Holidays, no matter what type they might be, should always be about having fun and enjoying your time with family and friends.
It's about making memories together and enjoying the experience, whether it be Christmas, Thanksgiving, Independence Day or even Groundhog Day.
It shouldn't be about pushing others around or ruining the experience of others.
With Easter coming up for many of us next weekend, I hope this is something we all can keep in mind.
There are sure to be lots of events for the Easter holiday, and many of them are probably going to be aimed more at the children. There are going to be egg hunts and visits to see the Easter Bunny and probably a few parties.
Unfortunately, there sometimes are people who get so caught up in making the holiday "perfect" that they ruin it for everyone.
Recently, a group in Colorado Springs announced it was canceling its annual Easter egg hunt; an event people from the community look forward to each year to provide a fun activity for the local kids.
It wasn't because of a lack of funding or expected bad weather or even a lack of volunteers. Nope, it was canceled because of an extreme case of "helicopter parents."
We all know the kind. Those parents who feel they have to be a part of every moment of their child's life and can't let them make any decision on their own.
It's OK?to "hover" when they are incredibly young, and to even be there as they get older. It's all part of parenting.
What isn't OK is to do it so much that it will ruin the experience for everyone.
Apparently, in the Colorado Springs case, there were parents that went so far as to find ways to prevent other kids from getting any eggs just so their kids could get a bunch of them.
Now, I'm not a parent but I still know that's not right. No parent should ruin an event for someone else just because of their own sense of competitiveness. I understand some of these events have some nice prizes, but if it's that important to make sure your kid gets a toy at the expense of the happiness of someone else, you should go buy it yourself.
When I was a kid, it was more of a family thing to have an Easter egg hunt.
It was something to do on Easter Sunday before we had dinner. Eggs were hidden throughout the yard, and it was up to my brother, sister and I to find them all.
There weren't little treats hidden inside and we didn't get a prize for finding the most eggs. It was just something fun for us.
As I got a little older, I would sometimes take over hiding the eggs, and eventually it was something we did for my younger cousins.
Again, there were no prizes for finding the most or getting your hands on a special egg. It was all just for fun.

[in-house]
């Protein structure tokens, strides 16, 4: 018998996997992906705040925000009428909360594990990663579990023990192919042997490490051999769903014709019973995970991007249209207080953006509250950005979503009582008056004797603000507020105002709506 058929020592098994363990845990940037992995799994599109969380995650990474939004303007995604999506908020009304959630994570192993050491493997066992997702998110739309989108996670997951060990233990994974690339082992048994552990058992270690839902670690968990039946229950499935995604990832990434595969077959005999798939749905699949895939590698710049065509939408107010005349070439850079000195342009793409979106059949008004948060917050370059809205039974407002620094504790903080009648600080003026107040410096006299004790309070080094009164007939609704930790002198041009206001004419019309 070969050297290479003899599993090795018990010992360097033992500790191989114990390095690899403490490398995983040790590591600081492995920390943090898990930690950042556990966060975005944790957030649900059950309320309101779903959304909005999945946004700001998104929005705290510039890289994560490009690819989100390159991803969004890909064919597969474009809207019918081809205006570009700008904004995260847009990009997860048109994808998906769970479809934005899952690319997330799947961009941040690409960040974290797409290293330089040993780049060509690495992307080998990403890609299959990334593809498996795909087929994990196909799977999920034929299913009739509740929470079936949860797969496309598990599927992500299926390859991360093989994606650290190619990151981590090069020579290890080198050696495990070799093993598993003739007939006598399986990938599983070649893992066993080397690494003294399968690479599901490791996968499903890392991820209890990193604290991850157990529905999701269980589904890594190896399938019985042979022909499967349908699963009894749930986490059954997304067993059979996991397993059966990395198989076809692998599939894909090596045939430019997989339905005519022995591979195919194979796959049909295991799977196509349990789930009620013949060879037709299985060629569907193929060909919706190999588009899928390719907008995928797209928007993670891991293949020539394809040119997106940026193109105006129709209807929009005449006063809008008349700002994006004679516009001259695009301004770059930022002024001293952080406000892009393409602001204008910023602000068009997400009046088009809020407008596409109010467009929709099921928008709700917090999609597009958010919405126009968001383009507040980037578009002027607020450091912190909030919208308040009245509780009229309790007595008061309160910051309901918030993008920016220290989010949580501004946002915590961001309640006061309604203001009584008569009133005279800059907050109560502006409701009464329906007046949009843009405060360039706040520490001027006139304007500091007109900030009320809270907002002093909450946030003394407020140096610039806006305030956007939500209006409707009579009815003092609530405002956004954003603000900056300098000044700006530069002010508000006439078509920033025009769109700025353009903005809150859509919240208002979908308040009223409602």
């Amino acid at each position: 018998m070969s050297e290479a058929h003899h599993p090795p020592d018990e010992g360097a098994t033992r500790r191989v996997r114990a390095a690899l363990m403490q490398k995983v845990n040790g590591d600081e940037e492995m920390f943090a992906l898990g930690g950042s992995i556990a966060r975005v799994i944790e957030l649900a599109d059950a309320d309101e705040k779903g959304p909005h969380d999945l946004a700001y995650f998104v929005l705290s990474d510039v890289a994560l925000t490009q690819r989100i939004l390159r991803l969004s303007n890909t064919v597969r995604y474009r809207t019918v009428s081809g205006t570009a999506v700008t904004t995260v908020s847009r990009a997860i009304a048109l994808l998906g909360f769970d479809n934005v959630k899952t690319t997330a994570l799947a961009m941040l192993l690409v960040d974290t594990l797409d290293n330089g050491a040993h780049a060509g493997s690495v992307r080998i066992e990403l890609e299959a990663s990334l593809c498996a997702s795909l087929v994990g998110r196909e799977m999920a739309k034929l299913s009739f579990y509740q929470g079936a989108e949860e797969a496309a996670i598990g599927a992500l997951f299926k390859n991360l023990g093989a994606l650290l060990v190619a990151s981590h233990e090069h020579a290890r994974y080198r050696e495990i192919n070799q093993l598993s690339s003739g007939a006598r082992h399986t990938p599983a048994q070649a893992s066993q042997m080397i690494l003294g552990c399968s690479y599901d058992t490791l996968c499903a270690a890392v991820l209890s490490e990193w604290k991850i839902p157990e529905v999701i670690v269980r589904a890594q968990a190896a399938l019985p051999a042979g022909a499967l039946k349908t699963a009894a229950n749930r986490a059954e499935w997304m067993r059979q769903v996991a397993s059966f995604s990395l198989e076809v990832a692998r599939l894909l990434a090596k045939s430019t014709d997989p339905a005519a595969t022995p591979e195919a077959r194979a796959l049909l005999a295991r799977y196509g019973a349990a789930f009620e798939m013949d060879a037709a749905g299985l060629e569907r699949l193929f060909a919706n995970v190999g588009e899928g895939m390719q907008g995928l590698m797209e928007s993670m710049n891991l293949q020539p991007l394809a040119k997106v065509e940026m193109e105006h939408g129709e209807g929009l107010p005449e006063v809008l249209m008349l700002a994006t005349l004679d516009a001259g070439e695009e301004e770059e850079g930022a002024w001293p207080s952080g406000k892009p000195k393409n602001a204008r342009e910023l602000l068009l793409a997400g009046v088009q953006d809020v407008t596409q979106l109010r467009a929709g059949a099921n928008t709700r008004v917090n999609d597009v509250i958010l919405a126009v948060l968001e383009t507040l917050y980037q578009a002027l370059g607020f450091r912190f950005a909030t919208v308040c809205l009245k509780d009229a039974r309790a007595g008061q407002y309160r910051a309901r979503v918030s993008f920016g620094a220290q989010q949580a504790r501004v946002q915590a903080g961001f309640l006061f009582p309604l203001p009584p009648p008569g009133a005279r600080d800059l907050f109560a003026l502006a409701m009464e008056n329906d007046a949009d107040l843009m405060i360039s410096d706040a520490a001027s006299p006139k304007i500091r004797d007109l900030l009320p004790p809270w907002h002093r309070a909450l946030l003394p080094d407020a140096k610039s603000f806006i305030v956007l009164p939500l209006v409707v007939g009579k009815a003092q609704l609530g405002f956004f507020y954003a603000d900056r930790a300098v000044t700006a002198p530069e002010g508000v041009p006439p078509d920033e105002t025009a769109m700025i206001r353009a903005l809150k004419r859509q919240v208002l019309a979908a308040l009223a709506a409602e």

I know locally, most of the egg hunts try to find ways to be fair. They will either just put a few pieces of candy in all of them, or they set up the "one egg" rule. That's where once a kid gets once egg, they are finished.
Of course, there have still been a few parents try to get involved and slyly pick up an extra egg when they think the organizers aren't looking.
It's not a good message to send to our kids, and, unfortunately, it seems like a lot of it is happening with parents from my generation.
Holiday parties and activities should be about having fun and enjoying the moment. It shouldn't be about going out and trying to "win" at all costs.
You see, in my world at least, that kind of thing is called cheating and being a bully.
I would wonder how they would feel if other parents were to do the same thing and their kids ended up not getting any of those little pieces of plastic.
Everyone is going to have good and bad experiences, and they are going to have to learn from those experiences as they grow up.
There are going to be victories and defeats, excitement and disappointment.
Competition can be a good thing when framed in the proper way. But as adults, we shouldn't be trying to constantly push ourselves into those moments.
We wouldn't hop up to the plate when it was our kid's turn at bat, or get up on stage to spell their word during a spelling bee, would we?
So why in the world would we grab a bunch of eggs just to guarantee our kid goes home with the most.
I know it's not something I could ever do. Just imagine greedily snatching up all the eggs I could find when it's supposed to be about the kids, and then turning around to see some little child starting to cry because there were no eggs left for them.
It's about the children, everyone, not us and our egos.
Don't ruin the holiday or party for someone else just because you think your kid always has to be the best.
Let them go out and just enjoy the experience for what it is; a chance to have some fun and make some memories.
(Howell, a resident of Colliers, is managing editor of The Weirton Daily Times, and can be contacted at email@example.com)